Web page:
Carbon posts for comfort

If you are a cyclist and would like a more comfortable ride, you might want to consider switching to a seat post made from carbon fibre. At a diameter of 27.2 mm, the Easton EC90 is the most compliant seat post that I have used to date. With enough of the post exposed, it offers a much more comfortable ride. If you require a larger diameter seat post, the theoretical advantages of carbon over other materials are much less likely to be realised in practice. At a diameter of 30.9 mm or greater, I’d stick with aluminium. Use a torque wrench and carbon assembly paste.

Attitude of an Empire State Courier

“Like most cyclists, when I acquire a bicycle I will spend some time and money to ‘dial it in’. However, this bicycle was the equivalent of an unplanned pregnancy, and I was damned if I was going to spend a single red cent on my new bastard child.” Bike Snob NYC, father of the PistaDex, evaluates the Scattante Empire State Courier in terms of its associated acceptance scores.

Best cycling gloves ever?

This is a picture of my Roeckl 3104 803 MTB gloves, which I picked up towards the end of the summer. In certain ways, these really are the best cycling gloves that I have used. Feel, grip as well as comfort are outstanding. But while I am aware that light gloves such as these cannot reasonably be expected to last forever, the amount of use I got out of this pair is disappointing at best.

About that helmet

This is a picture I took of today’s newspaper. You can usually pick me out from a group of cyclists because I am the one wearing the full-face helmet. Comments I get from other cyclists are mostly positive. But somebody, somewhere is always telling me that I must be really scared to be wearing that helmet—before proceeding to tell me everything about injuries and treatments that they had to endure as a consequence of having had a serious crash.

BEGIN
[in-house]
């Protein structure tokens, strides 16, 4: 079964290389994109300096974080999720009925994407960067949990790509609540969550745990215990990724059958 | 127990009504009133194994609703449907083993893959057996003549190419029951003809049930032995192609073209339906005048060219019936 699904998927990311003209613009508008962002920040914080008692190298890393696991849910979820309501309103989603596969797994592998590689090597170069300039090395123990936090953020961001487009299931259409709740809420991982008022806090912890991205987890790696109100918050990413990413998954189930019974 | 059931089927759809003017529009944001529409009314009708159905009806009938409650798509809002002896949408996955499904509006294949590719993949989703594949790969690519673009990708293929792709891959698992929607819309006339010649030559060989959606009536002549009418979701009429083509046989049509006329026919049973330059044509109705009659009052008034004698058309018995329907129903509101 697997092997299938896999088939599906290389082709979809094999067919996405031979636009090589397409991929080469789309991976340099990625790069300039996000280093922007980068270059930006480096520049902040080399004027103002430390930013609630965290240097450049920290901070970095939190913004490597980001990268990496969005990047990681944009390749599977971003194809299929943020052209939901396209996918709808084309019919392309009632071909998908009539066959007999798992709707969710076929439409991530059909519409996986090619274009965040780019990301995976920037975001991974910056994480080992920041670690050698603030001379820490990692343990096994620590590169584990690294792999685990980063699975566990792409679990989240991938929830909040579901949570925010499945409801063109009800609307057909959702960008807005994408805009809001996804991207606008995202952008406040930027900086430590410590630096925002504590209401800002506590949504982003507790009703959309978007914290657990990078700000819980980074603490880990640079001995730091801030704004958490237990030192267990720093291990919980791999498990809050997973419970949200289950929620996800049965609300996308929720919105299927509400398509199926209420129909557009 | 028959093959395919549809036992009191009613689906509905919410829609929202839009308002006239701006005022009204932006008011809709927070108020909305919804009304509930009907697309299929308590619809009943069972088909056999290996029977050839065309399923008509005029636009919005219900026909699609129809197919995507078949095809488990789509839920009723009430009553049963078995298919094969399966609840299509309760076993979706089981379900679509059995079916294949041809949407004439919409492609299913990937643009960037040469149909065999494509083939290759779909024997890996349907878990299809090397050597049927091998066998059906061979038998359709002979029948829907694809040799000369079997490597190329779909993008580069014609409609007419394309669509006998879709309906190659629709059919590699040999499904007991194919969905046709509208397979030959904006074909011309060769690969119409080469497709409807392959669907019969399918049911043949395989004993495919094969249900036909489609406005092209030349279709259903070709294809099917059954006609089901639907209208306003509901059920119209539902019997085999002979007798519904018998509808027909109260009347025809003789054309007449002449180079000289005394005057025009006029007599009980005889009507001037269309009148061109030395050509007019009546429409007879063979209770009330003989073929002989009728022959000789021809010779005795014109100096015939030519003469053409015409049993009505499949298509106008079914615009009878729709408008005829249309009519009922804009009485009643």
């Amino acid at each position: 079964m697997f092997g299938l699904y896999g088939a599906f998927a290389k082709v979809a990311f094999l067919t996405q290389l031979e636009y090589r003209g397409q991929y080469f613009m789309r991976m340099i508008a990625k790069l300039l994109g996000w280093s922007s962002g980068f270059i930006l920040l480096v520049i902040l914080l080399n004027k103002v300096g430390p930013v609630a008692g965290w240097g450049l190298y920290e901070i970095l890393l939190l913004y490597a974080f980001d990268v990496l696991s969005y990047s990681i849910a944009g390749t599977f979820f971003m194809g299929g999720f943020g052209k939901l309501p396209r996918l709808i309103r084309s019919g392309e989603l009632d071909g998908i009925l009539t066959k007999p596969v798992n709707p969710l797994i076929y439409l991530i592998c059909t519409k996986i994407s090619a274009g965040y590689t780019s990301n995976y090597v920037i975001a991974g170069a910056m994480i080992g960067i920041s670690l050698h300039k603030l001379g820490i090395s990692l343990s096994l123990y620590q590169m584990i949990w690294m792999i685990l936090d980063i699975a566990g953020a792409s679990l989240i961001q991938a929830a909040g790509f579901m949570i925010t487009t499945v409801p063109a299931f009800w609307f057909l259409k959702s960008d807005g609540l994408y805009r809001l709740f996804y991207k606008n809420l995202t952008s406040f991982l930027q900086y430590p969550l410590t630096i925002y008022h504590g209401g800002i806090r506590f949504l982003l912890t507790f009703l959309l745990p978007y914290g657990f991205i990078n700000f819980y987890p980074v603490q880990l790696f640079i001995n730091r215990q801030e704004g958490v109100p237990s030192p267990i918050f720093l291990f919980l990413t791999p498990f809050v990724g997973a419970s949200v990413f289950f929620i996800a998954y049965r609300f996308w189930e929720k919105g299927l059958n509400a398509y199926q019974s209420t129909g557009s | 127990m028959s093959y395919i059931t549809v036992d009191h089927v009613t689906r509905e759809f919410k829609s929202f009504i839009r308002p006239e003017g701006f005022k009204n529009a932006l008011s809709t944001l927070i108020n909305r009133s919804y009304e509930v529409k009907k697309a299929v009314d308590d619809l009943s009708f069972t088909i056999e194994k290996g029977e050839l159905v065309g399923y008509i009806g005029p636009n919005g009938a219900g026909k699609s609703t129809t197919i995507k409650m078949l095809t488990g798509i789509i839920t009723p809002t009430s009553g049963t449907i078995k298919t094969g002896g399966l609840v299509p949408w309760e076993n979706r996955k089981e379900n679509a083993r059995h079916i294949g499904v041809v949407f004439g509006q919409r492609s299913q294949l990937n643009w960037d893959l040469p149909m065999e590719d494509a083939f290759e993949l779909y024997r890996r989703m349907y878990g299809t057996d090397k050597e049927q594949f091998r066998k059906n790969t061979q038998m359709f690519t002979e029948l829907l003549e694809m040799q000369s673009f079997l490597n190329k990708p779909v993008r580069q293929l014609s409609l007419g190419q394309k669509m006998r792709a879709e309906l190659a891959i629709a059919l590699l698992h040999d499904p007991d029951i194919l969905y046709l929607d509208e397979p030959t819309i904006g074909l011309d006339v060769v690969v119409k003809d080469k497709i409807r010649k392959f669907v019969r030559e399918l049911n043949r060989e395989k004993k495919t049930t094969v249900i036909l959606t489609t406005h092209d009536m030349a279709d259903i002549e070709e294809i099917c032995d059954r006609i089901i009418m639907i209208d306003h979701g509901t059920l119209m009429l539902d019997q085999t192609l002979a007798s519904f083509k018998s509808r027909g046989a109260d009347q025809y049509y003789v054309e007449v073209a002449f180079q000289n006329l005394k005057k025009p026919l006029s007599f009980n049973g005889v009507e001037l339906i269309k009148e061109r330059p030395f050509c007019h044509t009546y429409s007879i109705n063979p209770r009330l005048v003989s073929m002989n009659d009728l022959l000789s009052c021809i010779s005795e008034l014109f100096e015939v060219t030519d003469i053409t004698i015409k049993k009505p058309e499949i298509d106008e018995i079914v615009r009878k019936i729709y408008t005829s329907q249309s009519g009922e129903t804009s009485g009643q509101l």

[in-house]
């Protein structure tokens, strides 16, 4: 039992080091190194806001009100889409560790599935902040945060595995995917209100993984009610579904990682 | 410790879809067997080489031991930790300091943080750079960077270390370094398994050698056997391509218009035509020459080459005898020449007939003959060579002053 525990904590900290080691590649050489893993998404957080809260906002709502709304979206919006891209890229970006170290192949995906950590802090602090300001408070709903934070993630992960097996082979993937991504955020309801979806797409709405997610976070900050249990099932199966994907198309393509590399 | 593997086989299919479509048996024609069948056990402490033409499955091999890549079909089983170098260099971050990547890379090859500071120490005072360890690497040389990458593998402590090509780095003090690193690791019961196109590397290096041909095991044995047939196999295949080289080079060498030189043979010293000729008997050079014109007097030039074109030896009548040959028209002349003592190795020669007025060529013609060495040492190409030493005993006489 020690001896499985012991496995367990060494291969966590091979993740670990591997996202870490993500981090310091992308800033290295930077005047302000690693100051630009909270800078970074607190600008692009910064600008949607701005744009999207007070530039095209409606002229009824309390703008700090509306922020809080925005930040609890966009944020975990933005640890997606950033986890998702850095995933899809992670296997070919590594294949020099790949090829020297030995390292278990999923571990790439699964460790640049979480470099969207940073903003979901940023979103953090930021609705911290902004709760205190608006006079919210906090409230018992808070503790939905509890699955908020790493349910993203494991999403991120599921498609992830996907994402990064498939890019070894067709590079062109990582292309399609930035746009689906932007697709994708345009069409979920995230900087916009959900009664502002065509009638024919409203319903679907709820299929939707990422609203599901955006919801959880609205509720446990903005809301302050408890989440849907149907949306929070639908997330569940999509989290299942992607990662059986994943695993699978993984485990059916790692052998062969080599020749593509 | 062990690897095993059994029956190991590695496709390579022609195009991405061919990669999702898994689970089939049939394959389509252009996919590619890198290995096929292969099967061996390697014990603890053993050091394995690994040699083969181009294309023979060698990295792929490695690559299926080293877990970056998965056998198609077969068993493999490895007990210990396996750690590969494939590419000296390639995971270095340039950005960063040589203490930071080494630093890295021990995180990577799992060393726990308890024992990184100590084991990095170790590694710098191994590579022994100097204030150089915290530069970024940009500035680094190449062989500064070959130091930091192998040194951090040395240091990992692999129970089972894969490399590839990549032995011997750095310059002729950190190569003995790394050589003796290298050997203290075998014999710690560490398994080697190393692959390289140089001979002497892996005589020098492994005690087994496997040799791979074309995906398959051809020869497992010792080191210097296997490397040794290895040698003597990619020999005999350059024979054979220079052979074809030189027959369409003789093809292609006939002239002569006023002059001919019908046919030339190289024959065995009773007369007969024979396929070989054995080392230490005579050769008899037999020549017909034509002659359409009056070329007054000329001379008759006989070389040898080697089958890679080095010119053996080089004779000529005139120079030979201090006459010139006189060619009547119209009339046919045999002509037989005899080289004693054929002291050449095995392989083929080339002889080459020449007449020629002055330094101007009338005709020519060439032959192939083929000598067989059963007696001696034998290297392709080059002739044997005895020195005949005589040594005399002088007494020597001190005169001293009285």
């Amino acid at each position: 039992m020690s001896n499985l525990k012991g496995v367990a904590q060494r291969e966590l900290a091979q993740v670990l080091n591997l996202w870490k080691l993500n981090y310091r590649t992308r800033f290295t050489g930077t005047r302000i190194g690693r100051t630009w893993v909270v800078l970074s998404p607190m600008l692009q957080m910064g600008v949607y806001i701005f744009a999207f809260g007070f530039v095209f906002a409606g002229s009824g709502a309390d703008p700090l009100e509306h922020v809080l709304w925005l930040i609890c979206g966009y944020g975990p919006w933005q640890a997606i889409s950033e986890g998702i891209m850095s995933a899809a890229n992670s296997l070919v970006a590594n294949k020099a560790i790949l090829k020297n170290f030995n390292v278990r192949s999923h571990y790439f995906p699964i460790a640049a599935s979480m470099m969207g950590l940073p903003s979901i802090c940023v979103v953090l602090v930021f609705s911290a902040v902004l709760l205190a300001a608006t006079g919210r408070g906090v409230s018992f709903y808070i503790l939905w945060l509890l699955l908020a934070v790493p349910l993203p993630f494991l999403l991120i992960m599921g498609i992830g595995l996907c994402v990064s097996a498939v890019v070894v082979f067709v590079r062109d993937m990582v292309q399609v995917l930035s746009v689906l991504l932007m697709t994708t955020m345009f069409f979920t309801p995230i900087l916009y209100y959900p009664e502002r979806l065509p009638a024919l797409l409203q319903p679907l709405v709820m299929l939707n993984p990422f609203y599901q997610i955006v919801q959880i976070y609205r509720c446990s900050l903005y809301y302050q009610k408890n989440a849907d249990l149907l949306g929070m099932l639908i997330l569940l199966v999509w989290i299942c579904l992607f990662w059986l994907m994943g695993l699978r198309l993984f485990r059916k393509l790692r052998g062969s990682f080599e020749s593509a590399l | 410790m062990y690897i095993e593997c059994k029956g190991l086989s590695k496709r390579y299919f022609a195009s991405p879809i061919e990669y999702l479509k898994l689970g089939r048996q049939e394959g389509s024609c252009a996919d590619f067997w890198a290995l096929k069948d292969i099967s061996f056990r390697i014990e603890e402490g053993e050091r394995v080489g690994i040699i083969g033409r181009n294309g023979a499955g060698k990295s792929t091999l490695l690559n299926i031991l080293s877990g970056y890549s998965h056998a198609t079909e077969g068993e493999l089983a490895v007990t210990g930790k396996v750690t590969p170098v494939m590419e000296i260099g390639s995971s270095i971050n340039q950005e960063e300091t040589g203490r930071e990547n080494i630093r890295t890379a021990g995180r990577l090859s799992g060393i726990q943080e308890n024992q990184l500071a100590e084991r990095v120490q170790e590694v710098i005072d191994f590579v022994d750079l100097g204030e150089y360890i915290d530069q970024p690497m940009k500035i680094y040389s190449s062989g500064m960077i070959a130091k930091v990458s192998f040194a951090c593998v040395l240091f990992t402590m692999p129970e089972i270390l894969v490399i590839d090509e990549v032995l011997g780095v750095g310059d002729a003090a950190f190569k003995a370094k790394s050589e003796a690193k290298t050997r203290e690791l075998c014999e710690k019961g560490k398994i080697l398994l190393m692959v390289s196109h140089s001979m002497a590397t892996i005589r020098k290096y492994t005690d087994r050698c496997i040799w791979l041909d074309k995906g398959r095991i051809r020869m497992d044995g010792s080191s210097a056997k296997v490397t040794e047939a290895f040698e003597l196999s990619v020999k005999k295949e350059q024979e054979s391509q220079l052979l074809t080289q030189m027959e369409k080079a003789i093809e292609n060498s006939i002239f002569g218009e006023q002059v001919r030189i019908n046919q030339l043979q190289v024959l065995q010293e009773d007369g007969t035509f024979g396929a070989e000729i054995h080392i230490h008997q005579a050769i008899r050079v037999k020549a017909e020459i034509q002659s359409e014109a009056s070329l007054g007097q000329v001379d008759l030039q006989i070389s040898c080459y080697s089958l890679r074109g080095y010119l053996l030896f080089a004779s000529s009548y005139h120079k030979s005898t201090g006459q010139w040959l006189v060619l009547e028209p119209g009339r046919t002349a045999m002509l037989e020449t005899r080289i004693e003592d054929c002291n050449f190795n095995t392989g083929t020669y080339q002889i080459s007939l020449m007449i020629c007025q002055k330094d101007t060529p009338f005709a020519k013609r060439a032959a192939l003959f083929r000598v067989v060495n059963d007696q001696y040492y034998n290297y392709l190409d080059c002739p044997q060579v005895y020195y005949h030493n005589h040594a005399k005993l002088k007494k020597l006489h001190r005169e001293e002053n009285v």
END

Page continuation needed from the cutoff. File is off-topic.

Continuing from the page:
In other news this week, current World Downhill Champion Rachel Atherton was involved in a head-on collision with a car.

Seattle bike messengers

“It is a challenge, I guess, at the same time. Because when you’re busy, you’re busy. You work pretty hard. And it goes back to the whole working class thing. A job well done, you can be proud of it.” Chris Jewell talks about his work as a bicycle messenger in downtown Seattle, providing some of the commentary to photographer Mike Kane’s excellent audio slideshow on the same subject.

How to ride a bike forever

The following article by Grant Peterson was first published in the 1994 Bridgestone Bicycle Catalogue.

Ride when you like

Don’t ride out of guilt over last night’s meal. Don’t be a slave to your bike, or else you’ll resent it, and feel guilty whenever you think about it or look at it. Soon you’ll be avoiding it altogether. If all your rides are like a swimmer’s workout, you’ll burn out on bikes as fast as swimmers burn out on laps. Ride when you want to ride.

Go slowly

Don’t push yourself too hard, physically or mentally. Don’t ride with racers or obsessive aerobicizers. (If you’re a racer, don’t race with riders, let them be.) Learn to relax on your bike. Of course your bike can be a tremendous tool to build cardiovascular fitness, but why let that get in the way? Unless you race, you can rely on something else, like running, to get fit and lose weight. Running is more efficient for this anyway.

Go short

A ten-minute ride is always worth it, even though it won’t elevate your heart rate to your ‘target training level’ and keep it there for twelve minutes. (Or is it supposed to be eleven? Or fourteen?)

Don’t keep track

If you never use an on-board computer or a heart rate monitor, you can ride with us any time. Avoid ‘logs’. Forget the graphs and the home computer programs. Keep your bicycle free of extraneous wires and LEDs. You don’t need them.

Own more than one bike